6. Hi there!

    Proto-Indo-European doesn't appear to have had a word for 'south,' or for any compass direction for that matter. All of the names for compass points in Indo-European languages are later derivations of existing roots - or borrowings from other languages.

    Good question about orient. It actually comes from a completely different root. 'Orient' is the present participle of the Latin verb 'orior,' meaning 'to rise.' This verb comes from the IE root *h₃er- (where *h₃ is a laryngeal sound), which also gave Sanskrit r̩nóti ‘sets in motion,’ Greekk ornūmi ‘stir up’ and Armenian y-arnem ‘stand up.’

    1. Hi there!

      I loved reading your blog concerning the Austria/Australia explanation! It learned me why we use the word 'oost' for 'East' in Dutch (I live in Belgium, Dutch speaking region).

      I would also like to add an extra fun fact, although I'm not 100% sure if it is correct, it's up to you to decide.
      I was taught that the word 'orientation' comes from the fact that in the past many maps were made with the East direction on top (instead of the North direction nowadays). So trying to find the East direction with the map in your hands was called orientating yourself. Please let me know if you agree!

  7. You've lost me When in one instance it meant eastern, then suddenly it meant southern. Otherwise, great read! 😁

  8. Forgive me for not trying to explain in simple conclusions for those who wish for that:
    I gather:
    Austr- ended up meaning - over the passage of time - in Norse: East.
    Austr- ended up meaning - over the passage of time - in Latin: South.
    There are examples of this confusion in both Norse mythology as well as Mediterranean. Ref.: Titanomachia/Ragnarrok. Read.
    It is is common that words with cognates in other related languages take on a somewhat different meaning.
    Another different tricky case: (my theory) Est/oest/oester from * Euest-ter and Oest/vester/vesper from *Euest-per. The suffixes -ter and -ber may derive from -da-ro and -ba-ro, pertaining to father and son, or posslbly words meaning somewhat as coming and going, etc
    A blog giving final answers would deeply disappoint me. A blog opening up for intelligent discussion would catch interest.

  9. I found it very readable, thanks. I had always assumed aus meant south (given that Australia is south of those Germanic lands), but came here after I'd read that it came from the word for east.

    Marco (and other who might be confused): I think, basically, aus sort of means sunny, bright. In one language that took on the meaning of east - where the sun "comes from" - and in another it took on the meaning of south - where the sun "increases".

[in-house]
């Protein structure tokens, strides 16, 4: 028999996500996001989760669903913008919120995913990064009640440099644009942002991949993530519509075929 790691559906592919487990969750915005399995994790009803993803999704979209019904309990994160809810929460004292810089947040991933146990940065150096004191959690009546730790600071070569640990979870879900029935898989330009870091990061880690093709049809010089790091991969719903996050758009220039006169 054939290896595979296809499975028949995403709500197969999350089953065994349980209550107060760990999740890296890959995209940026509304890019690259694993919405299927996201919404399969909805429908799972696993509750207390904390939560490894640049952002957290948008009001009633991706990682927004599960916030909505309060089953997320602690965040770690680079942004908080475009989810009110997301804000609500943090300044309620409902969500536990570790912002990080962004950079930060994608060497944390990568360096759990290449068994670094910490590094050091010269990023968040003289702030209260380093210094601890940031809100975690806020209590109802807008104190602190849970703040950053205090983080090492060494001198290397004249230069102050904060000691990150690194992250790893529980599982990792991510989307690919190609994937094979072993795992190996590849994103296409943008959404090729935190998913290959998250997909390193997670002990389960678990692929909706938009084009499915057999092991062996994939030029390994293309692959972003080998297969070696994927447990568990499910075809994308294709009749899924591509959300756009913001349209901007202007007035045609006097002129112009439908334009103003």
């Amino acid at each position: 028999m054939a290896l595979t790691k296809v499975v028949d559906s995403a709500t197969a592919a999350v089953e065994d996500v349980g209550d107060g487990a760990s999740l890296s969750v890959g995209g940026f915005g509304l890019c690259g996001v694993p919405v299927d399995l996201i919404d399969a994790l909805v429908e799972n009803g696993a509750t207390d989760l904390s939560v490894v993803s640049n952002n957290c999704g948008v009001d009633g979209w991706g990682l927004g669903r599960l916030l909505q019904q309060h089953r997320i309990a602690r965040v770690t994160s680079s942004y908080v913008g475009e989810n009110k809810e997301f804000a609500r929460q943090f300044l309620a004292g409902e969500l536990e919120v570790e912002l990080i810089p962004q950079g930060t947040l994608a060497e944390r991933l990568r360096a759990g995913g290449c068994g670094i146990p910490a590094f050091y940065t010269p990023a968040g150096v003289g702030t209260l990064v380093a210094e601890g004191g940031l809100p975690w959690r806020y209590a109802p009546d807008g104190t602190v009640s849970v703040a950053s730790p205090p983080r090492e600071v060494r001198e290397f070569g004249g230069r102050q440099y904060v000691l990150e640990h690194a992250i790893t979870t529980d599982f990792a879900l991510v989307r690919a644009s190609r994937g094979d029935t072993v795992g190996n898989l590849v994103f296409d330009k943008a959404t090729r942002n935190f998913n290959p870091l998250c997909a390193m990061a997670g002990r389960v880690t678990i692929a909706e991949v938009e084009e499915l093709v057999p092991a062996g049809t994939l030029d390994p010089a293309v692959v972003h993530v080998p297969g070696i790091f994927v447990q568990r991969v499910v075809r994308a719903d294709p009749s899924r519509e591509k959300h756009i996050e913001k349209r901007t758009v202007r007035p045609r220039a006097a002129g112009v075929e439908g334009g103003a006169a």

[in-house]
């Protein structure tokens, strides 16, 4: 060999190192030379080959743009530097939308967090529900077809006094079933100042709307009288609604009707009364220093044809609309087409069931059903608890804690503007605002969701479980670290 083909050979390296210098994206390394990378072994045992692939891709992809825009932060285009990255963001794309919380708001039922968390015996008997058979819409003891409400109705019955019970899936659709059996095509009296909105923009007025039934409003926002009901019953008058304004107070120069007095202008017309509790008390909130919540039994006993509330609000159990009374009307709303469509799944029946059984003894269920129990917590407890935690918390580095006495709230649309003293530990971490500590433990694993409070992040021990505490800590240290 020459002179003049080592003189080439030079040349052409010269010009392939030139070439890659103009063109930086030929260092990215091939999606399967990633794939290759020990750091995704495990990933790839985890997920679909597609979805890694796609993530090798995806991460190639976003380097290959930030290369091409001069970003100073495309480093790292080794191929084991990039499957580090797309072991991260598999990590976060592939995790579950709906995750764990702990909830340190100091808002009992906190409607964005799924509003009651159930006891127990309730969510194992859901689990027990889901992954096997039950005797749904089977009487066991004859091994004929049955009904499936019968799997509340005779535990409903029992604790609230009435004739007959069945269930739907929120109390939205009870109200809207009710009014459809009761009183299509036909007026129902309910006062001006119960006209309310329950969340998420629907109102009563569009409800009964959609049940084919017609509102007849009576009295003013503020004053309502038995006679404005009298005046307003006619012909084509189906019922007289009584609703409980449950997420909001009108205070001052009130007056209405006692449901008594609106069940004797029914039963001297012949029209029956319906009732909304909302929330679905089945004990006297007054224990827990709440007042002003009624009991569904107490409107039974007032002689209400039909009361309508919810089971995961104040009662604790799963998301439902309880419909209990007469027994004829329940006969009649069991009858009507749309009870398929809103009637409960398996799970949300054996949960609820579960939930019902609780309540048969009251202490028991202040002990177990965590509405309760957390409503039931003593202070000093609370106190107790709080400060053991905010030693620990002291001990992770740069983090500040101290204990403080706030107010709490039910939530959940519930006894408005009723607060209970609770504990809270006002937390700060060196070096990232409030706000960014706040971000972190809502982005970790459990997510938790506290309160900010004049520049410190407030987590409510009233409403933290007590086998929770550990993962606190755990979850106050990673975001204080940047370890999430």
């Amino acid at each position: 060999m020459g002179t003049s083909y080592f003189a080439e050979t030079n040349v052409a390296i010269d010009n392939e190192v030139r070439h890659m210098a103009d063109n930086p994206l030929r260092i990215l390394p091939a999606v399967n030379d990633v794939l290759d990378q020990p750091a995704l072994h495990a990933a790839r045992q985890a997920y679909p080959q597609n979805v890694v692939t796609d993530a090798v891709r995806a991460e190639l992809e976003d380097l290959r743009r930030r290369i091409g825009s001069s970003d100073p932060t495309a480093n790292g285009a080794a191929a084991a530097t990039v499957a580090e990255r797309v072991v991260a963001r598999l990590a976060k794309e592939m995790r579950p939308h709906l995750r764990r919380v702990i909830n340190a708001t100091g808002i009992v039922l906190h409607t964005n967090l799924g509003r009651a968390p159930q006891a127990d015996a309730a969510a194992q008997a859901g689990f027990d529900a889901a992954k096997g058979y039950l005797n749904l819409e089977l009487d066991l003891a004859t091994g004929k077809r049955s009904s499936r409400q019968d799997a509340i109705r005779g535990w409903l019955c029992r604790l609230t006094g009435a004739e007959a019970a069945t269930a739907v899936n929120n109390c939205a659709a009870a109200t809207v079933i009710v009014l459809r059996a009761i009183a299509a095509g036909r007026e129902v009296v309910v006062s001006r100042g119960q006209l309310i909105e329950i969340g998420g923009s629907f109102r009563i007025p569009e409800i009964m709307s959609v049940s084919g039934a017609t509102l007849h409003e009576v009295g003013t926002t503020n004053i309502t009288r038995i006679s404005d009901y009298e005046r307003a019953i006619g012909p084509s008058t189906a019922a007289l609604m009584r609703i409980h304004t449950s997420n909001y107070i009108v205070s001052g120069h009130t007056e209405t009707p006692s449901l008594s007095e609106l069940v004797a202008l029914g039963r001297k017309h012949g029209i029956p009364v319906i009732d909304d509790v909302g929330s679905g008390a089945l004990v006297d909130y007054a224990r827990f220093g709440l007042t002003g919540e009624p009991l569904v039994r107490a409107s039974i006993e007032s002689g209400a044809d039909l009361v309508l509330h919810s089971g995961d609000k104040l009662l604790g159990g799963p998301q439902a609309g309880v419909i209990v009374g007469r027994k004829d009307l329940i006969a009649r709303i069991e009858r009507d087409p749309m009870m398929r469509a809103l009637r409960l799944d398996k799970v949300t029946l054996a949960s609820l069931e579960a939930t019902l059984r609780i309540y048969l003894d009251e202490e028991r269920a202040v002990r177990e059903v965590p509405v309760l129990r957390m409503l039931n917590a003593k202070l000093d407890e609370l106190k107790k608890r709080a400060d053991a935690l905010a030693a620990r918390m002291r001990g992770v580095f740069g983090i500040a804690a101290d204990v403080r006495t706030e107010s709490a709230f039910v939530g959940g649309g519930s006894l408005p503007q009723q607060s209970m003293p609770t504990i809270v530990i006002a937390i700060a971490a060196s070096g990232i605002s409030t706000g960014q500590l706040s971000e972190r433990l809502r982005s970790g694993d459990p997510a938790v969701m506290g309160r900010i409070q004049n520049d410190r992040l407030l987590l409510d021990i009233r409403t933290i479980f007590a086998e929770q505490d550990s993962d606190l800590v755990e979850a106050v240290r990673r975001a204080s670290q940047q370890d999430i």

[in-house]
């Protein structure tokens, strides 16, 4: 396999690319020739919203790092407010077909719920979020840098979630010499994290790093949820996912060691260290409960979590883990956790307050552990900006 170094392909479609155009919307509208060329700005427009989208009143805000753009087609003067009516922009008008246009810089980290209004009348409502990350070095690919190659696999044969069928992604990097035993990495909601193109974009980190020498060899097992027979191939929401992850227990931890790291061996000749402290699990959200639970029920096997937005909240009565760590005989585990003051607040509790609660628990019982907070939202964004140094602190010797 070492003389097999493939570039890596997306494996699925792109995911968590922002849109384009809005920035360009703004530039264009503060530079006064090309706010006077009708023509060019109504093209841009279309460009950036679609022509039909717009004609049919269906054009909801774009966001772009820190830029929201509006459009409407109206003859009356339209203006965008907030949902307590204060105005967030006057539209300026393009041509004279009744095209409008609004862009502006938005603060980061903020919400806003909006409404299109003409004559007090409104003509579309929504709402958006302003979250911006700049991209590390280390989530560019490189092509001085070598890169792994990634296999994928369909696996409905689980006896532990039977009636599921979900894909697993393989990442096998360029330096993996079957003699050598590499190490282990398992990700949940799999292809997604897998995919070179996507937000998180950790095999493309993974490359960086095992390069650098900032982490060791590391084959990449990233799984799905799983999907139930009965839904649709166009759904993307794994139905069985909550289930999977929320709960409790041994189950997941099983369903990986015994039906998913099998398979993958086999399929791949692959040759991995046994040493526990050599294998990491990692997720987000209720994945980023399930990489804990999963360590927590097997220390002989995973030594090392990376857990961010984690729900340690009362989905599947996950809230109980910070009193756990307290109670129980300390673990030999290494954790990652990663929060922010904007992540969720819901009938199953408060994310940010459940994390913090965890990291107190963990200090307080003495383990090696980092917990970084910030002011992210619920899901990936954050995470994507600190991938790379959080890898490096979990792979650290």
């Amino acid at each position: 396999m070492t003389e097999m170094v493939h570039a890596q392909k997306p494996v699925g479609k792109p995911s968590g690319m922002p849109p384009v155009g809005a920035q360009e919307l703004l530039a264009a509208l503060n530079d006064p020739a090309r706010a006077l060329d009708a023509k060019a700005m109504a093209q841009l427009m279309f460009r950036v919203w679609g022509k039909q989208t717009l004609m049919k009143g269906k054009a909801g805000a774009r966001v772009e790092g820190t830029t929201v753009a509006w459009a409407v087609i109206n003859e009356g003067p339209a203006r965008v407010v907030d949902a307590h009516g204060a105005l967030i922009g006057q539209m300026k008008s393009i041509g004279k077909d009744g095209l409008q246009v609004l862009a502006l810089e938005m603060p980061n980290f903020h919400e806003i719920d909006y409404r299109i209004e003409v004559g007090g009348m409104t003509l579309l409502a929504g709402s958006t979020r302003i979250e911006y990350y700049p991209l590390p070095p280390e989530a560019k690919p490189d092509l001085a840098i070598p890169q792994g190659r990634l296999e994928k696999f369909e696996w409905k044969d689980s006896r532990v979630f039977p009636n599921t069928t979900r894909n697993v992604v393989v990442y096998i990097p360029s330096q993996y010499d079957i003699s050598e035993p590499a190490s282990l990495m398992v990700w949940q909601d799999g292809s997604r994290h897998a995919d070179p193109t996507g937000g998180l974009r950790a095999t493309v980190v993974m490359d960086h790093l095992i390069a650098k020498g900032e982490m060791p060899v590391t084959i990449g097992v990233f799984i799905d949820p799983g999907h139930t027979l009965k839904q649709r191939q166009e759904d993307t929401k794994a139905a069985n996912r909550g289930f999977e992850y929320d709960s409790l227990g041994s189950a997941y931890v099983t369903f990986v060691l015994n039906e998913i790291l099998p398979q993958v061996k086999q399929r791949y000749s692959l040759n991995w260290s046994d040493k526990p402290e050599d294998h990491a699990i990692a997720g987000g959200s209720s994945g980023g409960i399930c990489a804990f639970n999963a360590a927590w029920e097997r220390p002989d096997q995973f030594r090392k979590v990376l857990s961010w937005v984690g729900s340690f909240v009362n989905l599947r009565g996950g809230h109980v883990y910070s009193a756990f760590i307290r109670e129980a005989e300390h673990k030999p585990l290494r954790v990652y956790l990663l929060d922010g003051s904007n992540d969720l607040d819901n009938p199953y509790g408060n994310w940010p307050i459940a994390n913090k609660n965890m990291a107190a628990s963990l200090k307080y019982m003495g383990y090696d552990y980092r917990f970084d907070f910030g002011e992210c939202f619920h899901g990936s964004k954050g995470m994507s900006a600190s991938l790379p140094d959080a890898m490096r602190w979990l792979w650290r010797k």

10. The word for "south" in Latin is "aus", which is why the colonialists used the name "aus" for Australia. In German, Ost means East and Austria is called Ostriech.

    The term Ost probably morphed into Aus when it travelled across to English, in the same way Est and East is probably related to Ost.

  11. According to Geoffrey Blainey in Sea of Dangers a Spaniard de Quilo discovered The new Hebrides in 1606 and thought they were part of New Holland and called this country Austrialia as the Spanish at that time were ruled by the Austro-Hungarian empire. The Latin word for south is meridien and austro only refers to a south wind which is like calling the mistral in France a direction. Put that in your pipe and smoke it.

  12. Wow...
    I get it know, why they're have very similar names, even they wasn't close country.
    Then, can I copied of this articel to my blog and translate it to Indonesian? Of course, I'll be placed your blog as the source and maybe not 100% same(I just "grab" the important point of articel).
    Thanks for the info...

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  14. Thank you. Great article, made it clear

  15. Years ago, we took my grandfather, who was born in Austria, to visit my brother, who was studying abroad in Australia. He was suffering from dementia at the time, but still had a great attitude and loved to exclaim, "Born in Austria, now in Australia!" I always wondered if there was any connection between the two names and thought it was probably a coincidence. Thank you for explaining that they are connected through their Indo-European roots by the shining sun.

  16. I am a person living in Australia and I still am having difficulty understanding how Austria means "Eastern Land" but Australia means "the Land in the South" rather than "the Land in the East." Thank you for the article.